Taking a Moment: Mindful ways to cope during the COVID-19 pandemic
Today I'm going to talk to about how to help yourself go to sleep at night. Sleep is so important in all that you're doing, and it's really important in recovering from what you see and feel during the day. If we're not getting enough rest, we don't have the capacity to make good decisions in quick ways and we need to be able to do that in preparation for our surge for COVID-19.
So we have to be getting good sleep, and sometimes your body just needs to know that everything's okay enough to go to sleep at nighttime. The way that we do that is to have a practice before you go to bed of settling your brain and body down. And, it's a gratitude practice.
The reason why gratitude works really well is because we need to know that there's still pleasure and joy and love and freedom going on around us when we're seeing difficult, challenging and frightening things all day long at work. Gratitude does that for us, because it reminds us what's good in our life, what we love and what we care about.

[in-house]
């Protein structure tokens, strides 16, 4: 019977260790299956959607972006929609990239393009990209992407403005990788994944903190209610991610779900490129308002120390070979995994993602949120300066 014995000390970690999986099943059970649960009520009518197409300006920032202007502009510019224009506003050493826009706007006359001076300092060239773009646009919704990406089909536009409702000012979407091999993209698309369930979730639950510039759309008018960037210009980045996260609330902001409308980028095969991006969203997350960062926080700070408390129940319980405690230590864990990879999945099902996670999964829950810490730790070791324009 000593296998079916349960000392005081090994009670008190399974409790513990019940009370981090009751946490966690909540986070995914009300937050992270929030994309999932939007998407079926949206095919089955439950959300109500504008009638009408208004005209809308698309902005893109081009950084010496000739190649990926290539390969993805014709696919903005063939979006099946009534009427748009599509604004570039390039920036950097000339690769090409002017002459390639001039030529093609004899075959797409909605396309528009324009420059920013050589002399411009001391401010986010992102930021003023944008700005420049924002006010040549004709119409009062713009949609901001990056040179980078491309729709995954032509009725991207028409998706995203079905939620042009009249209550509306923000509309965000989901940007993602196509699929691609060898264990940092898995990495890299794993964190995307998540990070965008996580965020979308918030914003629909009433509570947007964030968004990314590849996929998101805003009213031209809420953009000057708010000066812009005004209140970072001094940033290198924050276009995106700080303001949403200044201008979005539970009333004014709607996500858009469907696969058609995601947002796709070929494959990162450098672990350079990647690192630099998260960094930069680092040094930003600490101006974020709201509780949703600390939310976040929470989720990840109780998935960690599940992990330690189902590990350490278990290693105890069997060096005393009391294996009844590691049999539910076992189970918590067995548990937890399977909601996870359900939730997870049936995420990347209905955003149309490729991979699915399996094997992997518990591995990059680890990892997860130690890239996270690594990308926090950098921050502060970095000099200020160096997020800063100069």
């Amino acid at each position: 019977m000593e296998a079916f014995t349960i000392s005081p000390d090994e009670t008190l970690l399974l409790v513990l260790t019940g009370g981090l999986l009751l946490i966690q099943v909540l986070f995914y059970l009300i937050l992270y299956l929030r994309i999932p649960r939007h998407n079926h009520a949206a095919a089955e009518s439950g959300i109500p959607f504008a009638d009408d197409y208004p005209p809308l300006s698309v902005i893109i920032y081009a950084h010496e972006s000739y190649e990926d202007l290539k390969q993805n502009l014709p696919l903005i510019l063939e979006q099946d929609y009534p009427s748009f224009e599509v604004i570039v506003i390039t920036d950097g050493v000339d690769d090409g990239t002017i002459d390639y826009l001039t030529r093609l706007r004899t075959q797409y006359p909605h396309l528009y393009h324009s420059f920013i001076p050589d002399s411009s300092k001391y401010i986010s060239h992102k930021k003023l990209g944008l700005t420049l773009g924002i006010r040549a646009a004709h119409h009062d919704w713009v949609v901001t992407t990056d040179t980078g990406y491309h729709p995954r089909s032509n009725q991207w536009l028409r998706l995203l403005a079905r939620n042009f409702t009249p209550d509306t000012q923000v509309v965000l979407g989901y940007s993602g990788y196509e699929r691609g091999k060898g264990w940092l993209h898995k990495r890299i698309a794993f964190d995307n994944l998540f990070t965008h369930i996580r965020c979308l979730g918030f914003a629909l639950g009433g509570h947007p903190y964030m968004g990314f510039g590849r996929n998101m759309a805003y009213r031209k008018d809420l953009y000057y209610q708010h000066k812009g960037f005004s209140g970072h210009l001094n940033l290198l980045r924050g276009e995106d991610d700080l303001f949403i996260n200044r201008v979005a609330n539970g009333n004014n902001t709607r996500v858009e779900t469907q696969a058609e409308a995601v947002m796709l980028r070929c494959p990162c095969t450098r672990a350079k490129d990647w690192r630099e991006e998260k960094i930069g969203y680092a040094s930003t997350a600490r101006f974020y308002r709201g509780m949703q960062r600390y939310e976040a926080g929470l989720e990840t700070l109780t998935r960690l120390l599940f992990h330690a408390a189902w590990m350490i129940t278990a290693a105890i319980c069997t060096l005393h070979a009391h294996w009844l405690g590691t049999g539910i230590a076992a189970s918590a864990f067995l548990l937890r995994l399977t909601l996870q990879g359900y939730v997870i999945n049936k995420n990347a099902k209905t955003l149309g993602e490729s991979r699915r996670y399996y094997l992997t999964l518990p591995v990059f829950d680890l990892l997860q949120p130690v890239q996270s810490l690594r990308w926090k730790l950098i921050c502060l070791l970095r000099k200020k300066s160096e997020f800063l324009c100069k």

So the tip is a gratitude practice before sleep. Here is how to do it. You're going to do your sleep routine, whatever that is. Remember:
- No screen time an hour before bed
- Practice good sleep hygiene
- Do all the things that you normally do: listen to music, brush your teeth, wash your hair, etc.
Once you get in bed, I want you to ask yourself the question, “What are three things I'm grateful for right now?”
They can be tiny and they can be huge. They can be people or places. They can be anything to remind your brain that there are things in this world that you love and are attached to. What are the three things that you are grateful for right now?
And that’s going to remind your brain and body that it's okay to go to sleep because there are still good things going on.
So the tip of the day is gratitude practice before you go to sleep. I so appreciate the time with you today. Thanks for letting me be on your team. Thanks for all the work you're doing. I'll see you next time.
Robert Althoff, MD and Aron Steward , PhD from CVPH Psychiatry offer tips and information about coping during this time of crisis.